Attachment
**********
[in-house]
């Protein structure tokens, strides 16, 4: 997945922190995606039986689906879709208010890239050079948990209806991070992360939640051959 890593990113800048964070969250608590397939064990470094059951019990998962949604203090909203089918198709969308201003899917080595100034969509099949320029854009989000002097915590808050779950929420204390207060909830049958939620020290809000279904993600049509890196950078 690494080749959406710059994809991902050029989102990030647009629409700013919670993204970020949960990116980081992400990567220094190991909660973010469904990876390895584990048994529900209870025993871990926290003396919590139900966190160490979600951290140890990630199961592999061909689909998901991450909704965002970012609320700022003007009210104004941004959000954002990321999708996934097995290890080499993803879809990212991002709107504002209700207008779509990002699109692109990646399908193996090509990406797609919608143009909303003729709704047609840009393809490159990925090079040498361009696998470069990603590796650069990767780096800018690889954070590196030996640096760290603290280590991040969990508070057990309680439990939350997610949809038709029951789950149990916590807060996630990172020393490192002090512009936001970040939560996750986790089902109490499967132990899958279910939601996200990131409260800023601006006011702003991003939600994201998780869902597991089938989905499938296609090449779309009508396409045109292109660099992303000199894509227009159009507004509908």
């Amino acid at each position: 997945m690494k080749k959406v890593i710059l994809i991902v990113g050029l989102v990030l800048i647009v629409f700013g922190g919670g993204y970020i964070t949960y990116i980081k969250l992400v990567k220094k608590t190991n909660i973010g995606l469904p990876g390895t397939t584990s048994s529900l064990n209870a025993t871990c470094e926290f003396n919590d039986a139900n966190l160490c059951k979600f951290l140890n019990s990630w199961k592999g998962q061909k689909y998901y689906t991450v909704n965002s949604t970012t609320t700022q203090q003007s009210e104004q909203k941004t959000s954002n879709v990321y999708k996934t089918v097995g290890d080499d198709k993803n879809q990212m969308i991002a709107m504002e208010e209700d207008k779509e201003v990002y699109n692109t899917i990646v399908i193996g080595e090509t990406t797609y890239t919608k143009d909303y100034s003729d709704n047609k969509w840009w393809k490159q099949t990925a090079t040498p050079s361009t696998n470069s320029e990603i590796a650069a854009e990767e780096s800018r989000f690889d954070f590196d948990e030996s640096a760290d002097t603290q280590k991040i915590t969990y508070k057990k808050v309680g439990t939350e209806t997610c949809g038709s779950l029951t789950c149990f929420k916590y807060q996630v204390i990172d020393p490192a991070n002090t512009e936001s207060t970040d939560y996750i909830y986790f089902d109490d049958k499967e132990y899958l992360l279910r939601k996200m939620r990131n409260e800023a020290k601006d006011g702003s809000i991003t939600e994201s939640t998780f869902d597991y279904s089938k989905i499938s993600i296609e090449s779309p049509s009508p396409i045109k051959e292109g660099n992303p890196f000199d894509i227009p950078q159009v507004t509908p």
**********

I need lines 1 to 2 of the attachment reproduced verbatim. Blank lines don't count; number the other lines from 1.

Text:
[in-house]
């Protein structure tokens, strides 16, 4: 997945922190995606039986689906879709208010890239050079948990209806991070992360939640051959 890593990113800048964070969250608590397939064990470094059951019990998962949604203090909203089918198709969308201003899917080595100034969509099949320029854009989000002097915590808050779950929420204390207060909830049958939620020290809000279904993600049509890196950078 690494080749959406710059994809991902050029989102990030647009629409700013919670993204970020949960990116980081992400990567220094190991909660973010469904990876390895584990048994529900209870025993871990926290003396919590139900966190160490979600951290140890990630199961592999061909689909998901991450909704965002970012609320700022003007009210104004941004959000954002990321999708996934097995290890080499993803879809990212991002709107504002209700207008779509990002699109692109990646399908193996090509990406797609919608143009909303003729709704047609840009393809490159990925090079040498361009696998470069990603590796650069990767780096800018690889954070590196030996640096760290603290280590991040969990508070057990309680439990939350997610949809038709029951789950149990916590807060996630990172020393490192002090512009936001970040939560996750986790089902109490499967132990899958279910939601996200990131409260800023601006006011702003991003939600994201998780869902597991089938989905499938296609090449779309009508396409045109292109660099992303000199894509227009159009507004509908």